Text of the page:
When soil is kept in place and macropores are allowed to form, water quality impacts from agricultural runoff and sedimentation are greatly reduced. Soils also play a large role in regulating carbon. Tilling breaks apart the link between plant and soil, releasing carbon into the atmosphere and depriving microorganisms of their food. Soils become starved, and fail to function properly. But when covered with detritus and plants, soils sequester that carbon and use it for growth instead.

When Ray Archuleta visits a farm, the first thing he looks for is how the soil in the field compares to soil in the forest. If the soils are healthy, a shovel-full from each should look the same, with a layer of detritus, or organic matter, on top, and soil aggregates clinging to the roots of plants on the bottom.

Is your soil bare or covered? Learn more about the secrets in the soil by watching the videos on Ray’s Soil Health Page.

Contributor: Michelle Graziosi, the ECO AmeriCorps Water Quality Research Technician at UVM Extension’s Center for Sustainable Agriculture, attended her first Vermont Farm to Plate gathering.   Michelle graduated from the University of North Carolina at Chapel Hill in May with a B.S. in Environmental Sciences.

Many thanks to Catherine Lowther of Goddard College for this contribution and guest post:

Nate and Jessie Rogers grow grains and keep a small herd of Jersey cows at their farm on the Dog River in Berlin, Vermont. They grow, harvest, and mill their own grain, and they sell their whole wheat flour, rolled oats, and milk on Saturdays at the Montpelier Farmers’ Market and at their farm stand.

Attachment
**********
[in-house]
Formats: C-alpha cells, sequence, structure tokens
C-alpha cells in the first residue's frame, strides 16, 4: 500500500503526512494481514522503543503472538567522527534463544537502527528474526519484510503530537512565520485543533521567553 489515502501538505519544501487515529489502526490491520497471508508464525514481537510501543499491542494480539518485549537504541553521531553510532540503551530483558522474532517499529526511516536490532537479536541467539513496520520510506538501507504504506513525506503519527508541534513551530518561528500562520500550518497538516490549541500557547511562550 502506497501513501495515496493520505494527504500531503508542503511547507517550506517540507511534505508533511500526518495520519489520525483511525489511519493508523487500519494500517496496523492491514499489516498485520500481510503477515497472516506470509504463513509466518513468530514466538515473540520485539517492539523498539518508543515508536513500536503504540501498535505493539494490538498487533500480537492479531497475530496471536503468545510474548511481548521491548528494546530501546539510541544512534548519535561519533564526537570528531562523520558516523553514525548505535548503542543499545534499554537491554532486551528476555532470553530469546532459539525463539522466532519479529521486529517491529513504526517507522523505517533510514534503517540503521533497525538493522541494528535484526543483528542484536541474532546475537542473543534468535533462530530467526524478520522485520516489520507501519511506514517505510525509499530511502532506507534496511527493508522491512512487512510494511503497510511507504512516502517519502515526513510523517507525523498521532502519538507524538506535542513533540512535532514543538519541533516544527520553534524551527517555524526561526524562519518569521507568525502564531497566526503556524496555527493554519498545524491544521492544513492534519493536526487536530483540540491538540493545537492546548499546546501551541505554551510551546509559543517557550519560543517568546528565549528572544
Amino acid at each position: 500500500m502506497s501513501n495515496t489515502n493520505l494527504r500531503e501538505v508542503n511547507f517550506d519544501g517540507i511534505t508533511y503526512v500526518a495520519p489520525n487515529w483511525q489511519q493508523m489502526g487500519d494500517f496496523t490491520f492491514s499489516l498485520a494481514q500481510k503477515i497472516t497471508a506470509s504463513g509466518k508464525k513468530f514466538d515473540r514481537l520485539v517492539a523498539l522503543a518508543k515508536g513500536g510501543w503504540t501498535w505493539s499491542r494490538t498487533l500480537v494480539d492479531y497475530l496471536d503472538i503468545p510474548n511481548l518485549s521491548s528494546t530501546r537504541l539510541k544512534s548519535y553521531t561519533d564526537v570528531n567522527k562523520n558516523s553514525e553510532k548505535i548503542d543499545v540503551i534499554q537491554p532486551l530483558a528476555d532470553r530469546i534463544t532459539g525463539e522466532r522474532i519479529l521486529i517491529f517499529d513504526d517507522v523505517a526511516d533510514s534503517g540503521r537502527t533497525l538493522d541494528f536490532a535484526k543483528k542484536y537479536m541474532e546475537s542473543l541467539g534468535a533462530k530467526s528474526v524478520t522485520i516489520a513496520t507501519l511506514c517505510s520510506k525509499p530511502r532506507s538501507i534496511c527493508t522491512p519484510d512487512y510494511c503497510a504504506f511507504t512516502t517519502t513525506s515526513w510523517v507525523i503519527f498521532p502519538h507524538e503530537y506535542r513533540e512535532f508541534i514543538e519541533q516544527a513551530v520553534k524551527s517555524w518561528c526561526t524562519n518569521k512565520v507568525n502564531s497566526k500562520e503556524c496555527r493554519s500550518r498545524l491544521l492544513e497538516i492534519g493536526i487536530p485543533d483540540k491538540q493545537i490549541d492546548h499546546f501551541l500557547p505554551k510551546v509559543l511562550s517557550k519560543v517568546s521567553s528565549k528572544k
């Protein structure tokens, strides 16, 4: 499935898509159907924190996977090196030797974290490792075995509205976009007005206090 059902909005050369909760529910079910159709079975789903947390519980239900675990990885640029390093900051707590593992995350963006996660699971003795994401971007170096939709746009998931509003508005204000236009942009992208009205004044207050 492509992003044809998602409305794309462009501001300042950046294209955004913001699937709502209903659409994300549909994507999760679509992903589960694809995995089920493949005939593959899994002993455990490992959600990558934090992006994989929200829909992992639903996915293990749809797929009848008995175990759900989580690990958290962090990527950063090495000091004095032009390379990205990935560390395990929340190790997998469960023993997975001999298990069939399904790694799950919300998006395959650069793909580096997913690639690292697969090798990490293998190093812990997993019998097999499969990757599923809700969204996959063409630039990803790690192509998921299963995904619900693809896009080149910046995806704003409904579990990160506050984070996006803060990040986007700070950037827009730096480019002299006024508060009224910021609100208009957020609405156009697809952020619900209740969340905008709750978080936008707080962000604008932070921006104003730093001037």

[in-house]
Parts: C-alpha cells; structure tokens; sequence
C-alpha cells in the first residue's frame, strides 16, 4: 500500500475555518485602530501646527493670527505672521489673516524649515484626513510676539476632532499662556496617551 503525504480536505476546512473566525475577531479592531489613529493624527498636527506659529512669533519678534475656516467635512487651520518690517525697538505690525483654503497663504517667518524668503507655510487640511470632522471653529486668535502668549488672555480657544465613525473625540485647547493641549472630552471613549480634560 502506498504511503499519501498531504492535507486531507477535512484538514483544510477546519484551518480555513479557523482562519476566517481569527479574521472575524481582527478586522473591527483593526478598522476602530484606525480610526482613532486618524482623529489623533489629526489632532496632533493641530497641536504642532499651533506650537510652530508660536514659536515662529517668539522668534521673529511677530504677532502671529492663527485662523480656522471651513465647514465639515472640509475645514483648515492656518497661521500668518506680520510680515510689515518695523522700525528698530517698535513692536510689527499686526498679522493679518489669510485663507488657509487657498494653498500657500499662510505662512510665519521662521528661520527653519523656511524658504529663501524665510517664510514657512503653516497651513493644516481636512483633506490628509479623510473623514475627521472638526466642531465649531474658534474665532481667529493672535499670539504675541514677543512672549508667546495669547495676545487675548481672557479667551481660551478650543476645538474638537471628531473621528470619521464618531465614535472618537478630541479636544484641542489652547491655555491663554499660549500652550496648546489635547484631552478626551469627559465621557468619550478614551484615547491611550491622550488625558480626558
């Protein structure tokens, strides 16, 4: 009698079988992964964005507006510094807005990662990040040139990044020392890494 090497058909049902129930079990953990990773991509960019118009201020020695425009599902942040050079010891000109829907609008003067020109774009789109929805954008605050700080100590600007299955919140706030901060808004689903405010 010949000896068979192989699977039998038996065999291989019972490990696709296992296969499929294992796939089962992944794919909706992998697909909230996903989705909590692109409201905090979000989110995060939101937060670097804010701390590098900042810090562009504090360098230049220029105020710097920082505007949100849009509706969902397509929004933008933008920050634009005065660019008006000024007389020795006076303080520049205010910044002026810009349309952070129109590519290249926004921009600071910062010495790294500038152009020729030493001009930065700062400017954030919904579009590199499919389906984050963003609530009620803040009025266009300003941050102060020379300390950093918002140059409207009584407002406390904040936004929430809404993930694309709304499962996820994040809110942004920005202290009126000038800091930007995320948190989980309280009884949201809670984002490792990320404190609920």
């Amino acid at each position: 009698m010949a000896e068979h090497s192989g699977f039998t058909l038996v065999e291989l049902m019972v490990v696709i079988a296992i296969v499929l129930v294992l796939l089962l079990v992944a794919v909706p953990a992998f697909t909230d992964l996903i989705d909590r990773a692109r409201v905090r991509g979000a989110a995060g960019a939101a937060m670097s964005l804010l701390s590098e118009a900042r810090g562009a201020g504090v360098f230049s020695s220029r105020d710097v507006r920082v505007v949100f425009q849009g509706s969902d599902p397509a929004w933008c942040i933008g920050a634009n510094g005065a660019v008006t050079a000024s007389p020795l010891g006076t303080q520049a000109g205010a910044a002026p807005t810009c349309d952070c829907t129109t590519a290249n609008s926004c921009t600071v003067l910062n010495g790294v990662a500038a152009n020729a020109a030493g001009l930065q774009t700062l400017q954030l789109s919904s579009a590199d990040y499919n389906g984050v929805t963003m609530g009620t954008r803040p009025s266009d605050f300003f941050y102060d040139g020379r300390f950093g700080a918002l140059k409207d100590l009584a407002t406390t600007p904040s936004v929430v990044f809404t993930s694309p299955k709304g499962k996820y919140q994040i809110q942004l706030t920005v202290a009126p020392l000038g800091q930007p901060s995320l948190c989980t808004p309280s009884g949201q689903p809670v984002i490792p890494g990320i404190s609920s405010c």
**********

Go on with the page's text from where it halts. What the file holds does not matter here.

Working with the river…

The main climate change issue the Rogers have experienced is river flooding caused by heavy rains. They bought their farm four years ago after the property was flooded during Tropical Storm Irene. The farm has one mile of river frontage and the fields were completely flooded, the house was damaged, and the previous owners had to go out of business.  A foot of sand had to be removed to restore the fields and a two-acre chunk of land washed away.  When Nate and Jessie first moved to the farm, they wondered if they should fill the horseshoe-shaped area back in, but decided against it after consulting with scientists from the Vermont Agency of Natural Resources (ANR).RogersFarm

This loss of land also eventually led to work with The Vermont Land Trust, who offered to purchase a river corridor easement from them, in effect paying them to take some of their cropland out of use. With the erosive nature of their soil and the susceptibility of their fields to flood damage, they decided to accept the easement. The easement is fifty feet wide and centered on the middle of the river channel. They can’t farm the land that is within the easement, but they can plant trees in this corridor to stabilize the riverbanks.